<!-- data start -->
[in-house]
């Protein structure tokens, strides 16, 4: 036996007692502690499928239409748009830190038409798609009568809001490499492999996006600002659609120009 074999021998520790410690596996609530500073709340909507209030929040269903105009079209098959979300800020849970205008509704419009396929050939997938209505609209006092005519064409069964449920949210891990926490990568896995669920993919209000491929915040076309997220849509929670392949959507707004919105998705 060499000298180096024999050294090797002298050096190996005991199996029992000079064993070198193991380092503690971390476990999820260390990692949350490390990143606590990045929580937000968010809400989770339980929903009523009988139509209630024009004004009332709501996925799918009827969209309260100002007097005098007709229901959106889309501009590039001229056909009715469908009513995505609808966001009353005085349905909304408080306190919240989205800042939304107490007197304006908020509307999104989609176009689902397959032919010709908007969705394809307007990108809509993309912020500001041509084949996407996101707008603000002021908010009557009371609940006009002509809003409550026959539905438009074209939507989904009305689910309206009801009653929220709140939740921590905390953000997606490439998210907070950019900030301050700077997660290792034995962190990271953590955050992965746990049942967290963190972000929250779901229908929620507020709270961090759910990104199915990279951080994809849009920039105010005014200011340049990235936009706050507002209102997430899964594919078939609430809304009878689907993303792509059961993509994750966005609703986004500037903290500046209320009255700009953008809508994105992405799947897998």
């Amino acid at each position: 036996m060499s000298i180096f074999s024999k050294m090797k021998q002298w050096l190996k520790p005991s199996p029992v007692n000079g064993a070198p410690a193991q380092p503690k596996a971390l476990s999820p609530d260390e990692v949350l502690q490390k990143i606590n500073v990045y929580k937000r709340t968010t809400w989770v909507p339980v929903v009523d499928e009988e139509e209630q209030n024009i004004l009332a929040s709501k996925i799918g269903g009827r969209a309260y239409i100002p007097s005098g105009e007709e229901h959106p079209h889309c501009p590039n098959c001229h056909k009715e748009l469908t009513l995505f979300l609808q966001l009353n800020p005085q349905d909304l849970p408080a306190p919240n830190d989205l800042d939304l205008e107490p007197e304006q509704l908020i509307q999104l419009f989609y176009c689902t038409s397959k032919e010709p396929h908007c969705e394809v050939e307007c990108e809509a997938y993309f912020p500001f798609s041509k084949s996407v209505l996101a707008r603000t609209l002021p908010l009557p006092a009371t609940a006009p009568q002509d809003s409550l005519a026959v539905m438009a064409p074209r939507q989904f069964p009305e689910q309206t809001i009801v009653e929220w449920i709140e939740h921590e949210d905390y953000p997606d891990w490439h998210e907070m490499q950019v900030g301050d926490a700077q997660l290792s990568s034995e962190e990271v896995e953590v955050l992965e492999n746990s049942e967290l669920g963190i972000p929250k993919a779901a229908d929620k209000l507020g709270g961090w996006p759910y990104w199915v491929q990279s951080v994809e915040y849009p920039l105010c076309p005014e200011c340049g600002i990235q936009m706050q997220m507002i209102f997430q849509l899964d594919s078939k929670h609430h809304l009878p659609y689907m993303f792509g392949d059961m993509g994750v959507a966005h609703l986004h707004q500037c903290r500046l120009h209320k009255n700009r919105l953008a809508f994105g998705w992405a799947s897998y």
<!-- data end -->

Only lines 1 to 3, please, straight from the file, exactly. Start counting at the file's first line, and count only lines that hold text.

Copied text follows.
[in-house]
């Protein structure tokens, strides 16, 4: 036996007692502690499928239409748009830190038409798609009568809001490499492999996006600002659609120009 074999021998520790410690596996609530500073709340909507209030929040269903105009079209098959979300800020849970205008509704419009396929050939997938209505609209006092005519064409069964449920949210891990926490990568896995669920993919209000491929915040076309997220849509929670392949959507707004919105998705 060499000298180096024999050294090797002298050096190996005991199996029992000079064993070198193991380092503690971390476990999820260390990692949350490390990143606590990045929580937000968010809400989770339980929903009523009988139509209630024009004004009332709501996925799918009827969209309260100002007097005098007709229901959106889309501009590039001229056909009715469908009513995505609808966001009353005085349905909304408080306190919240989205800042939304107490007197304006908020509307999104989609176009689902397959032919010709908007969705394809307007990108809509993309912020500001041509084949996407996101707008603000002021908010009557009371609940006009002509809003409550026959539905438009074209939507989904009305689910309206009801009653929220709140939740921590905390953000997606490439998210907070950019900030301050700077997660290792034995962190990271953590955050992965746990049942967290963190972000929250779901229908929620507020709270961090759910990104199915990279951080994809849009920039105010005014200011340049990235936009706050507002209102997430899964594919078939609430809304009878689907993303792509059961993509994750966005609703986004500037903290500046209320009255700009953008809508994105992405799947897998």
């Amino acid at each position: 036996m060499s000298i180096f074999s024999k050294m090797k021998q002298w050096l190996k520790p005991s199996p029992v007692n000079g064993a070198p410690a193991q380092p503690k596996a971390l476990s999820p609530d260390e990692v949350l502690q490390k990143i606590n500073v990045y929580k937000r709340t968010t809400w989770v909507p339980v929903v009523d499928e009988e139509e209630q209030n024009i004004l009332a929040s709501k996925i799918g269903g009827r969209a309260y239409i100002p007097s005098g105009e007709e229901h959106p079209h889309c501009p590039n098959c001229h056909k009715e748009l469908t009513l995505f979300l609808q966001l009353n800020p005085q349905d909304l849970p408080a306190p919240n830190d989205l800042d939304l205008e107490p007197e304006q509704l908020i509307q999104l419009f989609y176009c689902t038409s397959k032919e010709p396929h908007c969705e394809v050939e307007c990108e809509a997938y993309f912020p500001f798609s041509k084949s996407v209505l996101a707008r603000t609209l002021p908010l009557p006092a009371t609940a006009p009568q002509d809003s409550l005519a026959v539905m438009a064409p074209r939507q989904f069964p009305e689910q309206t809001i009801v009653e929220w449920i709140e939740h921590e949210d905390y953000p997606d891990w490439h998210e907070m490499q950019v900030g301050d926490a700077q997660l290792s990568s034995e962190e990271v896995e953590v955050l992965e492999n746990s049942e967290l669920g963190i972000p929250k993919a779901a229908d929620k209000l507020g709270g961090w996006p759910y990104w199915v491929q990279s951080v994809e915040y849009p920039l105010c076309p005014e200011c340049g600002i990235q936009m706050q997220m507002i209102f997430q849509l899964d594919s078939k929670h609430h809304l009878p659609y689907m993303f792509g392949d059961m993509g994750v959507a966005h609703l986004h707004q500037c903290r500046l120009h209320k009255n700009r919105l953008a809508f994105g998705w992405a799947s897998y």